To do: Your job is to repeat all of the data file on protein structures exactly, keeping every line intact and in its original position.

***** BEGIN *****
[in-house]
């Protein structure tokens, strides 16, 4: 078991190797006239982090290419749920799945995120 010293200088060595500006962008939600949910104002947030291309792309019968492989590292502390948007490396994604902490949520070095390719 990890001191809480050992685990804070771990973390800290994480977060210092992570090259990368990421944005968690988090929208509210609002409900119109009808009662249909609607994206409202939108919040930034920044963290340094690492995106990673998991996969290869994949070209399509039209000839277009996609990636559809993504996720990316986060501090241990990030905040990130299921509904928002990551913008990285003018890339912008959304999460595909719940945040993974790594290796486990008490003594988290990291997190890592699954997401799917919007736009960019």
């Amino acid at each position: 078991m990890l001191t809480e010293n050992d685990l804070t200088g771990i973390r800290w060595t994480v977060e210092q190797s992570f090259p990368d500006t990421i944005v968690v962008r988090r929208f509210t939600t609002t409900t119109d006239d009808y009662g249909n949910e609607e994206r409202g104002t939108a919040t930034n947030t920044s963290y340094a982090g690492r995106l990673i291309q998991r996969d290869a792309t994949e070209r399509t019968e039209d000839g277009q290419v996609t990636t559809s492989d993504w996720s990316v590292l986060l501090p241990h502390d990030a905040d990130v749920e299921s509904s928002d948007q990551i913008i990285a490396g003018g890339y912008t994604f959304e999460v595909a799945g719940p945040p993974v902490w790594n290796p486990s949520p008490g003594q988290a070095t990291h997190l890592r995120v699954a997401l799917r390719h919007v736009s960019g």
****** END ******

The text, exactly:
[in-house]
């Protein structure tokens, strides 16, 4: 078991190797006239982090290419749920799945995120 010293200088060595500006962008939600949910104002947030291309792309019968492989590292502390948007490396994604902490949520070095390719 990890001191809480050992685990804070771990973390800290994480977060210092992570090259990368990421944005968690988090929208509210609002409900119109009808009662249909609607994206409202939108919040930034920044963290340094690492995106990673998991996969290869994949070209399509039209000839277009996609990636559809993504996720990316986060501090241990990030905040990130299921509904928002990551913008990285003018890339912008959304999460595909719940945040993974790594290796486990008490003594988290990291997190890592699954997401799917919007736009960019």
């Amino acid at each position: 078991m990890l001191t809480e010293n050992d685990l804070t200088g771990i973390r800290w060595t994480v977060e210092q190797s992570f090259p990368d500006t990421i944005v968690v962008r988090r929208f509210t939600t609002t409900t119109d006239d009808y009662g249909n949910e609607e994206r409202g104002t939108a919040t930034n947030t920044s963290y340094a982090g690492r995106l990673i291309q998991r996969d290869a792309t994949e070209r399509t019968e039209d000839g277009q290419v996609t990636t559809s492989d993504w996720s990316v590292l986060l501090p241990h502390d990030a905040d990130v749920e299921s509904s928002d948007q990551i913008i990285a490396g003018g890339y912008t994604f959304e999460v595909a799945g719940p945040p993974v902490w790594n290796p486990s949520p008490g003594q988290a070095t990291h997190l890592r995120v699954a997401l799917r390719h919007v736009s960019g």